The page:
Review Blog

Jun 18 2015

My name is Lizzie Flynn: A story of The Rajah quilt by Claire Saxby

cover image

Ill. by Lizzy Newcomb. Black Dog, 2015. ISBN 9781922179913
(Age: Primary and Secondary) Highly recommended. Picture book. Historical. Convicts. Resilience. Quilts. Based on the true story of a quilt made by convict women on board The Rajah, bound for Australia. Young Lizzie Flynn, sentenced for seven years transportation to Van Diemen's Land for stealing a shawl, arrives on the ship, The Rajah with nothing and knows that she will never return to England. She meets Molly another young convict who takes her under her wing. On board The Rajah, the female convicts are each given a bag, containing a bible, fabric and needle and thread. This has been supplied by the Ladies of the Convict Ship Committee, who when discovering that the convict women and girls had nothing to occupy themselves with on the long sea voyage thought that it would be helpful for them to have something useful to do. Lizzie has a good eye for colour but doesn't know how to sew and Molly teaches her.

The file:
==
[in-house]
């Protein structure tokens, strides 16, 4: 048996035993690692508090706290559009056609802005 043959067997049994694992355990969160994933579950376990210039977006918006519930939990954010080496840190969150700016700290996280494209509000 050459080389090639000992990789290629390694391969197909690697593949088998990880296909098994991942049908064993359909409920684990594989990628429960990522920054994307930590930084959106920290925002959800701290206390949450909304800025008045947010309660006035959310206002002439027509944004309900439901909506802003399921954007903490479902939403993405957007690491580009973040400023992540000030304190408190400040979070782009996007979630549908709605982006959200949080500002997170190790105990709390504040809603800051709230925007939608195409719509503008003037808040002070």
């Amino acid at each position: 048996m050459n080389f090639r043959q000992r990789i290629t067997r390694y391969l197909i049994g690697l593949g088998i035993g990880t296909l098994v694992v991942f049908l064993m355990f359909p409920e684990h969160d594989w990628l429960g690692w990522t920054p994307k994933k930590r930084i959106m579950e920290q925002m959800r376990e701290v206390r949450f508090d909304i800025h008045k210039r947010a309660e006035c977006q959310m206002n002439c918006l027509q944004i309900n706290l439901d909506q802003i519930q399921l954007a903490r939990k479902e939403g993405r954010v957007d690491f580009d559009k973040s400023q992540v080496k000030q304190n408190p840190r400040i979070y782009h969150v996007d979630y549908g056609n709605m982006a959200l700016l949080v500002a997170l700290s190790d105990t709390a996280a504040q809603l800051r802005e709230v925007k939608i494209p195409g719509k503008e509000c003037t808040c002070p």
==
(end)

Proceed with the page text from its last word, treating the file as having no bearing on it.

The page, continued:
This book is a fascinating look at transportation and convict life aboard a ship. The story is told in Lizzie's words and the horror of the trip comes to life as the reader follows the dangerous voyage. With Saxby's descriptive and emotional prose and Lizzy Newcomb's illustrations, it is easy to see the convict women and girls' lives in the hold, how vulnerable girls have to endure bullying, all the while facing storms and the deadly threat of disease. Lizzie says 'I do not want to pass from this world as if I had never been here', and continues to stitch the quilt for Molly as well as herself.
There is a gorgeous photo of the quilt, now housed in the National Gallery of Australia in Canberra, at the back as well as the inscription on it and information about what happened to it. According to an article found on Trove the quilts that the convict women made would have a ready sale and would help to provide them with much needed funds when they arrived in Australia.
I have returned to this picture book a number of times. It is a fascinating story in itself, and the scope for learning about convict life, the dangerous voyage to Australia and the work of Elizabeth Fry and other women make it ideal for using in Australian history lessons.
Pat Pledger

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